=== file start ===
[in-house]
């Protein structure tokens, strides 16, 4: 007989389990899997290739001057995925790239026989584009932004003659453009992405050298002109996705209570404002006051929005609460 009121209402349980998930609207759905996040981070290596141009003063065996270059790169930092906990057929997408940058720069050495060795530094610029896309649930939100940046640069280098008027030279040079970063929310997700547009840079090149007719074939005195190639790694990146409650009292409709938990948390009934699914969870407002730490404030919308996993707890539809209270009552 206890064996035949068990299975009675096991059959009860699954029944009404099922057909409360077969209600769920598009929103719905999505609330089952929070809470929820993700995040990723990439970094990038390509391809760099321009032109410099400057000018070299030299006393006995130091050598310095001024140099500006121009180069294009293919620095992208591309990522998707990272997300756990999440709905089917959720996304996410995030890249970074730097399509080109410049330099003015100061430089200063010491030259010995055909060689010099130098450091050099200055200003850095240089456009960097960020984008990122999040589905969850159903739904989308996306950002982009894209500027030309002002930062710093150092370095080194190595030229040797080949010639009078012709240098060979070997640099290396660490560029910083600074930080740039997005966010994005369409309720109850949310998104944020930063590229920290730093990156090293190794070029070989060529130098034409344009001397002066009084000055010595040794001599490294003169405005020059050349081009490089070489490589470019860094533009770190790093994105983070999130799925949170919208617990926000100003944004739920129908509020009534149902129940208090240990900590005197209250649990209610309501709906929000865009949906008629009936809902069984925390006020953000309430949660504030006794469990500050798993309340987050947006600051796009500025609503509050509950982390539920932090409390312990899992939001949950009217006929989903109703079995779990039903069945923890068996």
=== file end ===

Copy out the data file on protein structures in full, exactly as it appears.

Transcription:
[in-house]
């Protein structure tokens, strides 16, 4: 007989389990899997290739001057995925790239026989584009932004003659453009992405050298002109996705209570404002006051929005609460 009121209402349980998930609207759905996040981070290596141009003063065996270059790169930092906990057929997408940058720069050495060795530094610029896309649930939100940046640069280098008027030279040079970063929310997700547009840079090149007719074939005195190639790694990146409650009292409709938990948390009934699914969870407002730490404030919308996993707890539809209270009552 206890064996035949068990299975009675096991059959009860699954029944009404099922057909409360077969209600769920598009929103719905999505609330089952929070809470929820993700995040990723990439970094990038390509391809760099321009032109410099400057000018070299030299006393006995130091050598310095001024140099500006121009180069294009293919620095992208591309990522998707990272997300756990999440709905089917959720996304996410995030890249970074730097399509080109410049330099003015100061430089200063010491030259010995055909060689010099130098450091050099200055200003850095240089456009960097960020984008990122999040589905969850159903739904989308996306950002982009894209500027030309002002930062710093150092370095080194190595030229040797080949010639009078012709240098060979070997640099290396660490560029910083600074930080740039997005966010994005369409309720109850949310998104944020930063590229920290730093990156090293190794070029070989060529130098034409344009001397002066009084000055010595040794001599490294003169405005020059050349081009490089070489490589470019860094533009770190790093994105983070999130799925949170919208617990926000100003944004739920129908509020009534149902129940208090240990900590005197209250649990209610309501709906929000865009949906008629009936809902069984925390006020953000309430949660504030006794469990500050798993309340987050947006600051796009500025609503509050509950982390539920932090409390312990899992939001949950009217006929989903109703079995779990039903069945923890068996």